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Starting Ohio purge, GOP elections chief helps search for those still eager to vote

Ohio is moving ahead with its second purge of the voter rolls this year, though not before the state's new Republican top elections official helps in a search for people who haven't voted in a while.

Still, Democrats say the purge will wrongly disenfranchise too many – mainly poor people, minorities and students.

Last year the Supreme Court upheld an Ohio law requiring the removal from voter lists of those who have not cast ballots in at least six years or responded to "last chance" notices sent by mail. About 3 percent of the state's 8 million registered voters were dropped in January, and on Monday the elections boards of all 88 counties mailed new last-chance notices to another 3 percent, or almost 236,000 people, setting a Labor Day deadline for updating voter information.

Secretary of State Frank LaRose has promised to turn over the roster of affected voters this week to the League of Women Voters and several religious leaders who say they want to search for voters and encourage them to re-register.

"We want to try to find everyone that we can," he told the Columbus Dispatch, although he predicted most on the lists were duplicate entries, dead or no longer living in the state.

LaRose is also vowing to press the state legislature to make Ohio the 19th state with automatic voter registration, under which all eligible people are added to the voter rolls whenever they get a driver's license or otherwise interact with a state agency. But it seems unlikely that will happen by next year, when Ohio's 18 electoral votes will be a prime target of both presidential candidates.

Democratic Sen. Sherrod Brown, who was secretary of state in the 1980s, and several state legislators urged a lenient approach to culling the voter rolls in the interim. Brown is pushing legislation, which stands little chance in the GOP Senate, that would make it illegal for a state to use "failure to vote or respond to a state notice as reason to target" voters for removal from the rolls.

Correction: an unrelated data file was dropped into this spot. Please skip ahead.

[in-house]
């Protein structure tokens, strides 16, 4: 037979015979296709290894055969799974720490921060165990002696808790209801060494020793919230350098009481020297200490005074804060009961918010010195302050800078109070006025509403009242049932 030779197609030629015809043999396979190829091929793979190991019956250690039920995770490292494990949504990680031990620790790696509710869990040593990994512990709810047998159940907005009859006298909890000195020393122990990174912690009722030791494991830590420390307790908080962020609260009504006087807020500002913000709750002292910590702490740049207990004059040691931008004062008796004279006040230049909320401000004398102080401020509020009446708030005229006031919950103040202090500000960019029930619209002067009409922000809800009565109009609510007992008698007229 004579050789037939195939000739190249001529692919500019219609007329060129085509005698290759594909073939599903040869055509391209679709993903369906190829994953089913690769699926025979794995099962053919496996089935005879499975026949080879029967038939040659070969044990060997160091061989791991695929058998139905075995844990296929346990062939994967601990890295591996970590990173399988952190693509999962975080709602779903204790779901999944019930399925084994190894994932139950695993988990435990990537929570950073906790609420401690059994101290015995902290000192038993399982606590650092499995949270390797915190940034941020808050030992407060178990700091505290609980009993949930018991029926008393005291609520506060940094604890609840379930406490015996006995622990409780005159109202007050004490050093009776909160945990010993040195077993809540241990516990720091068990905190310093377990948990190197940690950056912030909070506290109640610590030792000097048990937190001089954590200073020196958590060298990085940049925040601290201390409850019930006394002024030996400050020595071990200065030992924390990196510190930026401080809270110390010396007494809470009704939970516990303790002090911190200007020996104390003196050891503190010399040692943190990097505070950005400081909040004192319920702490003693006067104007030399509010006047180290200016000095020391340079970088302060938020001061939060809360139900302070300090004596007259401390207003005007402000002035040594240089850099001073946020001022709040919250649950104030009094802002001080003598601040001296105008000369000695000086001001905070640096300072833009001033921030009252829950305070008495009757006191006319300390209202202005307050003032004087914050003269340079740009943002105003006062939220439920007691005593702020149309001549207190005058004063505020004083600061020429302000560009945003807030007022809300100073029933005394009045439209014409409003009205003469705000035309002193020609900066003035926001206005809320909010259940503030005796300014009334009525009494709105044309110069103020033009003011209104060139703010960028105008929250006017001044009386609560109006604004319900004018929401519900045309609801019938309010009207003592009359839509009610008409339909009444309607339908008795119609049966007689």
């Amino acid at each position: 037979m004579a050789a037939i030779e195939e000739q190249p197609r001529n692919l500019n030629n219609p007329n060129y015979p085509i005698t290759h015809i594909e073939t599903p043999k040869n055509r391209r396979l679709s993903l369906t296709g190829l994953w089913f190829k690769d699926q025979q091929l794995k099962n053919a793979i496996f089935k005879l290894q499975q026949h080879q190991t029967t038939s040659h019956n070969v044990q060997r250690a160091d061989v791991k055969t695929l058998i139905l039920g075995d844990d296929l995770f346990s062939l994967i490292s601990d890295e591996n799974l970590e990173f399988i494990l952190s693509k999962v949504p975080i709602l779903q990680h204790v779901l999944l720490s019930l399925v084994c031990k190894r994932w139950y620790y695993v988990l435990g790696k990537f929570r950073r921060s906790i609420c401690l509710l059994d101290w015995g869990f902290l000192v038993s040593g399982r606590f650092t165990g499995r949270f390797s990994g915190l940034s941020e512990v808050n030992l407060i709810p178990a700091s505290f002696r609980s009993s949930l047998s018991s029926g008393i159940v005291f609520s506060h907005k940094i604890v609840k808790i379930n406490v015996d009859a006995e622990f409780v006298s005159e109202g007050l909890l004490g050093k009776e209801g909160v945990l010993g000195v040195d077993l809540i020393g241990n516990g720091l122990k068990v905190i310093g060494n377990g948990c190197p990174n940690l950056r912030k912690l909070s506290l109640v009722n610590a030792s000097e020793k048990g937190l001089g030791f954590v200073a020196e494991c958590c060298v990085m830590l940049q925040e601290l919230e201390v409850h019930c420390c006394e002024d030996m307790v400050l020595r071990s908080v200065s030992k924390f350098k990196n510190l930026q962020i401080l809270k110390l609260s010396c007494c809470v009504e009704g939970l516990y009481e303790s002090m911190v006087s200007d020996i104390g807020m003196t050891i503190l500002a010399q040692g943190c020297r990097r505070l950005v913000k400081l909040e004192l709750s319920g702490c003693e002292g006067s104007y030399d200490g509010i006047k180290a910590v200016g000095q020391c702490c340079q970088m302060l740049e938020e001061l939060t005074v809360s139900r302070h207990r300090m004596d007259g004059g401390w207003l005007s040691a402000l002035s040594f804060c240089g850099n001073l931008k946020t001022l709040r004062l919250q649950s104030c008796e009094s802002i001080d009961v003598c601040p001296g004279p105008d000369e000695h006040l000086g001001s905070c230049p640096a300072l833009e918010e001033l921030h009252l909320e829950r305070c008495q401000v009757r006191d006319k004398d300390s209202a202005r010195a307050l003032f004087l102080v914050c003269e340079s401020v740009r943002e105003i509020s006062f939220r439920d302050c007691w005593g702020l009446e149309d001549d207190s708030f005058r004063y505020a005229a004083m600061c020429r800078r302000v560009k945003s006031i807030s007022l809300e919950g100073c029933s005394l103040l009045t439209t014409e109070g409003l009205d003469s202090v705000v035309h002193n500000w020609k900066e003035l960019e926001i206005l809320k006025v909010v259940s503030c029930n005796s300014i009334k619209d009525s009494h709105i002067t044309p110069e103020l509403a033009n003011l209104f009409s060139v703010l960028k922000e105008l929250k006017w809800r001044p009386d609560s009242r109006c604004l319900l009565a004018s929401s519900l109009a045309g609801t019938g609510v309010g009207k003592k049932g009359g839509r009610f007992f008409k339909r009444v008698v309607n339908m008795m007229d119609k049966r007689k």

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RepresentUs acquired 8,000 signatures on a petition asking Sen. Ted Cruz and Rep. Alexandria Ocasio Cortez to keep working on a "revolving door" bill. Paula Barkan, Austin chapter leader of RepresentUs, handed the petition to Brandon Simon, Cruz's Central Texas regional director, on July 31.

Cruz, Ocasio-Cortez still discussing revolving door bill

Remember that tweet exchange in May between Sen. Ted Cruz and Rep. Alexandria Ocasio-Cortez, the one where they discussed bipartisan legislation to ban former members of Congress from becoming lobbyists?

To recap: Ocasio-Cortez tweeted her support for legislation banning the practice in light of a report by the watchdog group Public Citizen, which found that nearly 60 percent of lawmakers who recently left Congress had found jobs with lobbying firms. Cruz tweeted back, extending an invitation to work on such a bill. Ocasio-Cortez responded, "Let's make a deal."

The news cycle being what it is, it's easy to forget how the media jumped on the idea of the Texas Republican and the New York Democrat finding common ground on a government ethics proposal. Since then, we've collectively moved on — but not everyone forgot.

The government reform group RepresentUs recently drafted a petition asking Cruz and Ocasio-Cortez to follow through on their idea, gathering more than 8,000 signatures.

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Adults of all ages agree: There's little confidence in elected leaders

But in general, young adults have a lot more trust issues than their elders

Sixty percent of young adults in the United States believe other people "can't be trusted," according to a recent Pew Research survey, which found that younger Americans were far more likely than older adults to distrust both institutions and other people. But adults of all ages did agree on one thing: They all lack confidence in elected leaders.

While united in a lack of confidence, the cohorts disagreed on whether that's a major problem. The study found that young adults (ages 18-29) were less likely than older Americans to believe that poor confidence in the federal government, the inability of Democrats and Republicans to work together, and the influence of lobbyists and special interest groups were "very big problems."

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